Reducing Falls Among Community-Dwelling Older Adults From Clinicians' Perspectives: A Systems Modeling Approach.

Abstract

Background and objectives

Falls among older adults are a significant health problem globally. Studies of multicomponent fall prevention programs in randomized controlled trials demonstrate effectiveness in reducing falls; however, the translation of research into the community remains challenging. Although there is an increasing interest to understand the factors contributing to implementation barriers, the dynamic relationships between factors are less well examined. Furthermore, evidence on implementation barriers from Asia is lacking as most of these studies originate from the West. As such, this study aims to engage stakeholders in uncovering the factors that facilitate or inhibit implementing community-based fall prevention programs in Singapore, with a focus on the interrelationship between those factors.

Research design and methods

Health care professionals familiar with fall prevention programs were invited to discuss the enablers and challenges to the implementation. This effort was facilitated using a systems modeling methodology of Group Model Building (GMB) to share ideas and create a common conceptual model of the challenges. The GMB employs various engagement techniques to draw on the experiences and perceptions of all stakeholders involved.

Results

This process led to the development of a Causal Loop Diagram (CLD), a qualitative conceptual model of the dynamic relationships between the barriers and facilitators of implementing fall prevention programs. Results from the CLD show that implementation is influenced by two main drivers: health care provider factors that influenced referrals, and patient factors that influenced referral acceptance and long-term adherence. Key leverage points for potential interventions were identified as well.

Discussion and implications

The overall recommendation emphasized closer coordination and collaboration across providers to ensure sustainable and effective community-based fall prevention programs. This has to be supported by a national effort, involving a multidisciplinary stakeholder advisory group. These findings generated would be promising to guide future approaches to fall prevention.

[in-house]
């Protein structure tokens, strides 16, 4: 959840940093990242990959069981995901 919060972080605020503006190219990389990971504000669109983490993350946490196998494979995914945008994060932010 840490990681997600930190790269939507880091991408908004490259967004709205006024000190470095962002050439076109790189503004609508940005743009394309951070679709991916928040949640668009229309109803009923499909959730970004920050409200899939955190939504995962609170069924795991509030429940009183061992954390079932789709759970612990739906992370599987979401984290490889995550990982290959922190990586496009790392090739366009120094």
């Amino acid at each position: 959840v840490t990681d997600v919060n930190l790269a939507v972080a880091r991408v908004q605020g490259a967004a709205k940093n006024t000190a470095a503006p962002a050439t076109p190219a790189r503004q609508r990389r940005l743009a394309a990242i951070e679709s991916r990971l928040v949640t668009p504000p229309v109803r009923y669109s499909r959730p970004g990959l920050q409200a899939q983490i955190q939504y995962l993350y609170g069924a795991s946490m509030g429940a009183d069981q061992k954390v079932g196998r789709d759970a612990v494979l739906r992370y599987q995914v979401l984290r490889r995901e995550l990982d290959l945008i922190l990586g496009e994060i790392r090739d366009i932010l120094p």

Department

Description

Provenance

Citation

Published Version (Please cite this version)

10.1093/geroni/igad077

Publication Info

Koh, Vanessa Jean Wen, David B Matchar, Angelique Wei-Ming Chan, June May-Ling Lee, Wei Xuan Lai, Dulcie Rosario, Anne George, Vanda Ho, et al. (2023). Reducing Falls Among Community-Dwelling Older Adults From Clinicians' Perspectives: A Systems Modeling Approach. Innovation in aging, 7(7). p. igad077. 10.1093/geroni/igad077 Retrieved from https://hdl.handle.net/10161/29076.

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Scholars@Duke

Matchar

David Bruce Matchar

Professor of Medicine

My research relates to clinical practice improvement - from the development of clinical policies to their implementation in real world clinical settings. Most recently my major content focus has been cerebrovascular disease. Other major clinical areas in which I work include the range of disabling neurological conditions, cardiovascular disease, and cancer prevention.
Notable features of my work are: (1) reliance on analytic strategies such as meta-analysis, simulation, decision analysis and cost-effectiveness analysis; (2) a balancing of methodological rigor the needs of medical professionals; and (3) dependence on interdisciplinary groups of experts.
This approach is best illustrated by the Stroke Prevention Patient Outcome Research Team (PORT), for which I served as principal investigator. Funded by the AHCPR, the PORT involved 35 investigators at 13 institutions. The Stroke PORT has been highly productive and has led to a stroke prevention project funded as a public/private partnership by the AHCPR and DuPont Pharma, the Managing Anticoagulation Services Trial (MAST). MAST is a practice improvement trial in 6 managed care organizations, focussing on optimizing anticoagulation for individuals with atrial fibrillation.
I serve as consultant in the general area of analytic strategies for clinical policy development, as well as for specific projects related to stroke (e.g., acute stroke treatment, management of atrial fibrillation, and use of carotid endarterectomy.) I have worked with AHCPR (now AHRQ), ACP, AHA, AAN, Robert Wood Johnson Foundation, NSA, WHO, and several pharmaceutical companies.
Key Words: clinical policy, disease management, stroke, decision analysis, clinical guidelines


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